Home Manufacturer fund Telesat debuts on Nasdaq as the latest TSAT pure play space stock

Telesat debuts on Nasdaq as the latest TSAT pure play space stock


Telesat CEO Dan Goldberg poses for a photo at the offices of Telesat, a Canadian satellite communications company, in Ottawa, Ontario, Canada, March 24, 2021.

Blair Gable | Reuters

Canadian satellite communications company Telesat went public on Nasdaq on Friday, bringing another purely space-based action to the market.

“We are an established operator, with an established business, today generating a significant amount of cash flow with our existing customers, who have always been very far-sighted about where this market is going,” CEO told CNBC from Telesat, Dan Goldberg.

Telesat shares rose to $ 41.52 and jumped 16% at the start of the session, before giving up most of the gains to trade largely unchanged.

The listing took place following an exchange with Telesat shareholders, with the company effectively replacing the former public company Loral Space & Communications. Prior to the transaction, Telesat’s shareholders were Loral and the Canadian pension fund PSP, which respectively held 64% and 36% of Telesat’s shares.

“We haven’t issued any new shares at this point – it was really about streamlining the ownership structure,” Goldberg said. “It’s cleaner.”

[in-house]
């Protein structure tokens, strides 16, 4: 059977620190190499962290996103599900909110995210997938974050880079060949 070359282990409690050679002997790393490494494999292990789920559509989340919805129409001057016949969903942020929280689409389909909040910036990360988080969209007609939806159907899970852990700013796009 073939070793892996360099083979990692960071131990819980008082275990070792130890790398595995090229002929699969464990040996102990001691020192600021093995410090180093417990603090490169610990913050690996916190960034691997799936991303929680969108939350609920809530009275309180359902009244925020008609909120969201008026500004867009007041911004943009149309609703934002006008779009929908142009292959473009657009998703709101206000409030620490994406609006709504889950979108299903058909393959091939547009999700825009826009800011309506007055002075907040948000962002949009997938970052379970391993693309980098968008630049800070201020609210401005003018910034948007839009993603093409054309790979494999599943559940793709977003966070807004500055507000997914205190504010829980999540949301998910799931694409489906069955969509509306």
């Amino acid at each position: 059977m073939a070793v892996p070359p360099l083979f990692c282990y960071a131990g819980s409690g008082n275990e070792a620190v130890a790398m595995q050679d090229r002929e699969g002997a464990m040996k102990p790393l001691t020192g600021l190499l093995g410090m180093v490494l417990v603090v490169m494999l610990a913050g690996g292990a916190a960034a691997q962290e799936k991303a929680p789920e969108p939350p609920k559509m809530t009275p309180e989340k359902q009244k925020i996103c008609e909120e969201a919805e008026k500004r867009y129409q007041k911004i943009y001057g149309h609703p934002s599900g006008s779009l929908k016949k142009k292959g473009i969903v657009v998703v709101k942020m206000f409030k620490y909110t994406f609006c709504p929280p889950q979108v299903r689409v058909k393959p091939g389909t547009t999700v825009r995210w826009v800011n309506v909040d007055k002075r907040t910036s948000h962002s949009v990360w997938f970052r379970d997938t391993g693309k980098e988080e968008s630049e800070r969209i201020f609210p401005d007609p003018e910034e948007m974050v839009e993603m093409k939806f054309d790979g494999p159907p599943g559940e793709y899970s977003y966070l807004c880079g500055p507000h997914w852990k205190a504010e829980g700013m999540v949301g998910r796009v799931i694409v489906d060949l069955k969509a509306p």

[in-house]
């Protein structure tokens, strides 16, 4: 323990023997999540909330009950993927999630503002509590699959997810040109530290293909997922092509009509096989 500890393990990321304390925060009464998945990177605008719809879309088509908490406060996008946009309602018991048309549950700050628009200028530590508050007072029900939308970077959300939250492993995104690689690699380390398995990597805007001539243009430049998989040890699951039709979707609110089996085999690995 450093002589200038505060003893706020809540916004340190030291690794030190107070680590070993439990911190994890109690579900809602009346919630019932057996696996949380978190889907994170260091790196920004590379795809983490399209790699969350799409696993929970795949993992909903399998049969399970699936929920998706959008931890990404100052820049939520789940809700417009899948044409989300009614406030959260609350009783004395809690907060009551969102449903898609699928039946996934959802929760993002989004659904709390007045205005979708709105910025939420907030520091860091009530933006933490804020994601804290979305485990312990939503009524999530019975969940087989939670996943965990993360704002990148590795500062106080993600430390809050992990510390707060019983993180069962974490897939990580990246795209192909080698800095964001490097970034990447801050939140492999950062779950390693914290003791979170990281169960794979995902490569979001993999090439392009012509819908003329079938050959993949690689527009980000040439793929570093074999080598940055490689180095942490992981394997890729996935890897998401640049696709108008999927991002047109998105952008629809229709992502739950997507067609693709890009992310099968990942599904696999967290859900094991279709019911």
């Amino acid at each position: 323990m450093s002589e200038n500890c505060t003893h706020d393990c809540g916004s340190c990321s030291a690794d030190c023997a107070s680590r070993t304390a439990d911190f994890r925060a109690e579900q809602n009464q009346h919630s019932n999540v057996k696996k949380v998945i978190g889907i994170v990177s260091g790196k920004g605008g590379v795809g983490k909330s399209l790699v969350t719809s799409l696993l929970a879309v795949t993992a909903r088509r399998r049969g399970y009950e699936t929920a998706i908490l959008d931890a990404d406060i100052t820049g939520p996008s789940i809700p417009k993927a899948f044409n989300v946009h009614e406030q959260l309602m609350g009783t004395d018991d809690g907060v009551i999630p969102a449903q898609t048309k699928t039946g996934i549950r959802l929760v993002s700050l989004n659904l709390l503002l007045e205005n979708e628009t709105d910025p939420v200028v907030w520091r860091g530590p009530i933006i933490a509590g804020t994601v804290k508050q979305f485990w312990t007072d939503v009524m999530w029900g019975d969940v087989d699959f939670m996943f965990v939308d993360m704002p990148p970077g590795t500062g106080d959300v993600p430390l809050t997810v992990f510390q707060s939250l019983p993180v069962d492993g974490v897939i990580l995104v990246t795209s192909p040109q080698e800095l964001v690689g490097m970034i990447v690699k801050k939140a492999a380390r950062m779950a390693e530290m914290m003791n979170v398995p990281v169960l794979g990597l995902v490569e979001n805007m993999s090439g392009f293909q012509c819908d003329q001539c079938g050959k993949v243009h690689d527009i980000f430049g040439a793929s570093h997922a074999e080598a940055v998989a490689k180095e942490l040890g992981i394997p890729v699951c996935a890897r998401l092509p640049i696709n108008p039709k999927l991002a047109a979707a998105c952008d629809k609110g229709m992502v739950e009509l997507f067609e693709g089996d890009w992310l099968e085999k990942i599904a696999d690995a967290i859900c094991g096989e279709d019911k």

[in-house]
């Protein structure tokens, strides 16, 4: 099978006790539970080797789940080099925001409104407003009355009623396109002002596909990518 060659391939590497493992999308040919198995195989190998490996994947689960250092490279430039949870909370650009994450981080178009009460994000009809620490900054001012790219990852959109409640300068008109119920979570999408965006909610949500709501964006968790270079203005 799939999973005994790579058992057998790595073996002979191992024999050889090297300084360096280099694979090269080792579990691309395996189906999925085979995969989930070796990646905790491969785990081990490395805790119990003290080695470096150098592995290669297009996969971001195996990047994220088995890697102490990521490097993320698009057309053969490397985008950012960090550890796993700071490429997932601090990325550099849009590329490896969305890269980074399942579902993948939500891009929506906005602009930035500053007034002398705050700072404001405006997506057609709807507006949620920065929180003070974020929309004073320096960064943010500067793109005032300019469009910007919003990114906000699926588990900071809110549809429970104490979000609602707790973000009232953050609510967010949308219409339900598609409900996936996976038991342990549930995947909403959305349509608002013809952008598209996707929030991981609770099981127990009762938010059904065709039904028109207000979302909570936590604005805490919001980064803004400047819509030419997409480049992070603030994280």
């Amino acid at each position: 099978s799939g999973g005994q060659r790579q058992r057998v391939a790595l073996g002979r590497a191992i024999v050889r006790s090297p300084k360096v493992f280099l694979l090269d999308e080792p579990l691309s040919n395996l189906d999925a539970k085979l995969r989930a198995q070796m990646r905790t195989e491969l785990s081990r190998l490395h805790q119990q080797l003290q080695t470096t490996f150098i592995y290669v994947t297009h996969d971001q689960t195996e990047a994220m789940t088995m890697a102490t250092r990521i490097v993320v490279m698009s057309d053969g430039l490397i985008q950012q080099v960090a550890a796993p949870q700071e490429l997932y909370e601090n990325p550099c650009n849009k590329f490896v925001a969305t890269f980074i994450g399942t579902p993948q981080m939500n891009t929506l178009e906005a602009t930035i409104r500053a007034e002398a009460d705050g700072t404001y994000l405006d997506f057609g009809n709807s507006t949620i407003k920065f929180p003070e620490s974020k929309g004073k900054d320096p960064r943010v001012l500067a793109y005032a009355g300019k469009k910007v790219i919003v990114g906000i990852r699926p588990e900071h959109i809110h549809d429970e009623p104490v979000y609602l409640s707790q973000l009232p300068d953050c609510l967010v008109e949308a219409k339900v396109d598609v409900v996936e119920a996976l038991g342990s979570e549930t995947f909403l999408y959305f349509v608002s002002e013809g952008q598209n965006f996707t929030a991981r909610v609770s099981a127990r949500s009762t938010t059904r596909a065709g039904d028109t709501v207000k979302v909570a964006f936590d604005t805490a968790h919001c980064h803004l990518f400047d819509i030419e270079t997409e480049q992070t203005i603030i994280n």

A rendering of Telesat’s low-earth orbit broadband constellation


Telesat’s main growth project is the low Earth orbit broadband satellite network it is building, called Lightspeed. Unlike the customer focus of SpaceX’s Starlink constellation, Telesat plans to use its 298 Lightspeed satellites to provide high-speed fiber-optic Internet to business-to-business or enterprise customers around the world.

Goldberg pointed out that “Lightspeed is capital intensive” with the company expecting it to cost $ 5 billion.

Telesat has so far provided over $ 3 billion in funding for Lightspeed, including a $ 1.1 billion investment from the Canadian government. The company will mobilize the remaining necessary funds from export credit agencies, Goldberg said, Telesat “in the process of completing these discussions.”

The company launched an experimental low-earth orbit satellite in 2018, which Goldberg says has been used for customer demonstrations and validation of the technology.

Telesat hired Franco-Italian space equipment manufacturer Thales Alenia Space to build the satellites. The company does not yet have a specific target date for Lightspeed’s first launches, Goldberg noting that “Thales has had some supply chain issues” that have caused delays.